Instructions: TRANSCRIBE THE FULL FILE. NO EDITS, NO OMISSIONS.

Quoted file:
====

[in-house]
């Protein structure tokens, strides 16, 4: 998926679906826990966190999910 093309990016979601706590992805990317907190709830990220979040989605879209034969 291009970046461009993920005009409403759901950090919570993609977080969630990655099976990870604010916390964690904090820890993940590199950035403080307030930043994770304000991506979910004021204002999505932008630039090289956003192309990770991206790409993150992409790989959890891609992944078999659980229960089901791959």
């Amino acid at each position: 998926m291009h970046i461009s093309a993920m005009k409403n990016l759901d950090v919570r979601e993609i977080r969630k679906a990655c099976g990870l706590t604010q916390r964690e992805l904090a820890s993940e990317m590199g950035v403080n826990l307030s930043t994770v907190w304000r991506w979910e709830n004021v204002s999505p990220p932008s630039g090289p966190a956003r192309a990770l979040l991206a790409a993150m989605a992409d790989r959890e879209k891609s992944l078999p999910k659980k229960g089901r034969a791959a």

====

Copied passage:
[in-house]
């Protein structure tokens, strides 16, 4: 998926679906826990966190999910 093309990016979601706590992805990317907190709830990220979040989605879209034969 291009970046461009993920005009409403759901950090919570993609977080969630990655099976990870604010916390964690904090820890993940590199950035403080307030930043994770304000991506979910004021204002999505932008630039090289956003192309990770991206790409993150992409790989959890891609992944078999659980229960089901791959």
């Amino acid at each position: 998926m291009h970046i461009s093309a993920m005009k409403n990016l759901d950090v919570r979601e993609i977080r969630k679906a990655c099976g990870l706590t604010q916390r964690e992805l904090a820890s993940e990317m590199g950035v403080n826990l307030s930043t994770v907190w304000r991506w979910e709830n004021v204002s999505p990220p932008s630039g090289p966190a956003r192309a990770l979040l991206a790409a993150m989605a992409d790989r959890e879209k891609s992944l078999p999910k659980k229960g089901r034969a791959a």